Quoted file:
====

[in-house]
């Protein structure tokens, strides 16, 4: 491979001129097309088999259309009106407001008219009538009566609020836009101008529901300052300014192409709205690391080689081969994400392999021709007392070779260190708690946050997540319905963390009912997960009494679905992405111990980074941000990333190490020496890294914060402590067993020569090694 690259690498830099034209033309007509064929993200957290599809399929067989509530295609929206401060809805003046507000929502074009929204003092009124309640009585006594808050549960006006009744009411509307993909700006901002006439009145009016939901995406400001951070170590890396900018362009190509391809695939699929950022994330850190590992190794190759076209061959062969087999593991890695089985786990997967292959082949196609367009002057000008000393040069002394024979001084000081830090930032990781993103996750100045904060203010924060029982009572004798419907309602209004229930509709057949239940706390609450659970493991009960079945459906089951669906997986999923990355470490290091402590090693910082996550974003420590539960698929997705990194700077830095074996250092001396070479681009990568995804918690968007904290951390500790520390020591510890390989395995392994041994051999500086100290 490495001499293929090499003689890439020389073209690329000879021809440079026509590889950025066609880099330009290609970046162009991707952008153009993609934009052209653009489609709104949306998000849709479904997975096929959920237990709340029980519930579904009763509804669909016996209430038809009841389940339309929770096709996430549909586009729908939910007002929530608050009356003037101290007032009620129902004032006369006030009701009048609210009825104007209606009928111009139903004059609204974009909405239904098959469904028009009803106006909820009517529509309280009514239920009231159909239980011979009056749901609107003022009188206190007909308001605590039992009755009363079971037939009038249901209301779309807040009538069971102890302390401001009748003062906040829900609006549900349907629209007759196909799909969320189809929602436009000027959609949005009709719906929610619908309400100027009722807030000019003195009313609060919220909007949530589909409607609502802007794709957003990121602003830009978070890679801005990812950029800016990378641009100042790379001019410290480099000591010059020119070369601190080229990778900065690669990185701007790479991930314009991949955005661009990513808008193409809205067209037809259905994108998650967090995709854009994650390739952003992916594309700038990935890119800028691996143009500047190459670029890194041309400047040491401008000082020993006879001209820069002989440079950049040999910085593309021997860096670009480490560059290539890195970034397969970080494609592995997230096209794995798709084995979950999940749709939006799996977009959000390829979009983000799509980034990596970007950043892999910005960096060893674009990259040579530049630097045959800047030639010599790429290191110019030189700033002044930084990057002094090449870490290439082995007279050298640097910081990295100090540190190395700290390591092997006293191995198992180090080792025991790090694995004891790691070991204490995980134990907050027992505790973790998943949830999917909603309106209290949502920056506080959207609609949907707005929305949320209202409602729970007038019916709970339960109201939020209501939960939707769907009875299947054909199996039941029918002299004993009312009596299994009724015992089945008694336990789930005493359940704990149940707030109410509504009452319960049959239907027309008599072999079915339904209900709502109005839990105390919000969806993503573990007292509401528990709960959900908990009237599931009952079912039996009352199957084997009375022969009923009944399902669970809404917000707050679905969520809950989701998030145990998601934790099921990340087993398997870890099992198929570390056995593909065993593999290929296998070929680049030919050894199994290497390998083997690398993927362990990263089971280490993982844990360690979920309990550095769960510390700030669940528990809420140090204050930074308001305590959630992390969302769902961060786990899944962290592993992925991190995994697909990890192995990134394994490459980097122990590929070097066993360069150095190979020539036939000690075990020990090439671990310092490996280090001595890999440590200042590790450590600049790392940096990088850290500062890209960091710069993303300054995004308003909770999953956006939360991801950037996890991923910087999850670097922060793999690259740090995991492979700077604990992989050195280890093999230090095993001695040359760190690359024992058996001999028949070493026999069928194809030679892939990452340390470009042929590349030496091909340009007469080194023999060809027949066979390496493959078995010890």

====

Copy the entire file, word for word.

[in-house]
């Protein structure tokens, strides 16, 4: 491979001129097309088999259309009106407001008219009538009566609020836009101008529901300052300014192409709205690391080689081969994400392999021709007392070779260190708690946050997540319905963390009912997960009494679905992405111990980074941000990333190490020496890294914060402590067993020569090694 690259690498830099034209033309007509064929993200957290599809399929067989509530295609929206401060809805003046507000929502074009929204003092009124309640009585006594808050549960006006009744009411509307993909700006901002006439009145009016939901995406400001951070170590890396900018362009190509391809695939699929950022994330850190590992190794190759076209061959062969087999593991890695089985786990997967292959082949196609367009002057000008000393040069002394024979001084000081830090930032990781993103996750100045904060203010924060029982009572004798419907309602209004229930509709057949239940706390609450659970493991009960079945459906089951669906997986999923990355470490290091402590090693910082996550974003420590539960698929997705990194700077830095074996250092001396070479681009990568995804918690968007904290951390500790520390020591510890390989395995392994041994051999500086100290 490495001499293929090499003689890439020389073209690329000879021809440079026509590889950025066609880099330009290609970046162009991707952008153009993609934009052209653009489609709104949306998000849709479904997975096929959920237990709340029980519930579904009763509804669909016996209430038809009841389940339309929770096709996430549909586009729908939910007002929530608050009356003037101290007032009620129902004032006369006030009701009048609210009825104007209606009928111009139903004059609204974009909405239904098959469904028009009803106006909820009517529509309280009514239920009231159909239980011979009056749901609107003022009188206190007909308001605590039992009755009363079971037939009038249901209301779309807040009538069971102890302390401001009748003062906040829900609006549900349907629209007759196909799909969320189809929602436009000027959609949005009709719906929610619908309400100027009722807030000019003195009313609060919220909007949530589909409607609502802007794709957003990121602003830009978070890679801005990812950029800016990378641009100042790379001019410290480099000591010059020119070369601190080229990778900065690669990185701007790479991930314009991949955005661009990513808008193409809205067209037809259905994108998650967090995709854009994650390739952003992916594309700038990935890119800028691996143009500047190459670029890194041309400047040491401008000082020993006879001209820069002989440079950049040999910085593309021997860096670009480490560059290539890195970034397969970080494609592995997230096209794995798709084995979950999940749709939006799996977009959000390829979009983000799509980034990596970007950043892999910005960096060893674009990259040579530049630097045959800047030639010599790429290191110019030189700033002044930084990057002094090449870490290439082995007279050298640097910081990295100090540190190395700290390591092997006293191995198992180090080792025991790090694995004891790691070991204490995980134990907050027992505790973790998943949830999917909603309106209290949502920056506080959207609609949907707005929305949320209202409602729970007038019916709970339960109201939020209501939960939707769907009875299947054909199996039941029918002299004993009312009596299994009724015992089945008694336990789930005493359940704990149940707030109410509504009452319960049959239907027309008599072999079915339904209900709502109005839990105390919000969806993503573990007292509401528990709960959900908990009237599931009952079912039996009352199957084997009375022969009923009944399902669970809404917000707050679905969520809950989701998030145990998601934790099921990340087993398997870890099992198929570390056995593909065993593999290929296998070929680049030919050894199994290497390998083997690398993927362990990263089971280490993982844990360690979920309990550095769960510390700030669940528990809420140090204050930074308001305590959630992390969302769902961060786990899944962290592993992925991190995994697909990890192995990134394994490459980097122990590929070097066993360069150095190979020539036939000690075990020990090439671990310092490996280090001595890999440590200042590790450590600049790392940096990088850290500062890209960091710069993303300054995004308003909770999953956006939360991801950037996890991923910087999850670097922060793999690259740090995991492979700077604990992989050195280890093999230090095993001695040359760190690359024992058996001999028949070493026999069928194809030679892939990452340390470009042929590349030496091909340009007469080194023999060809027949066979390496493959078995010890």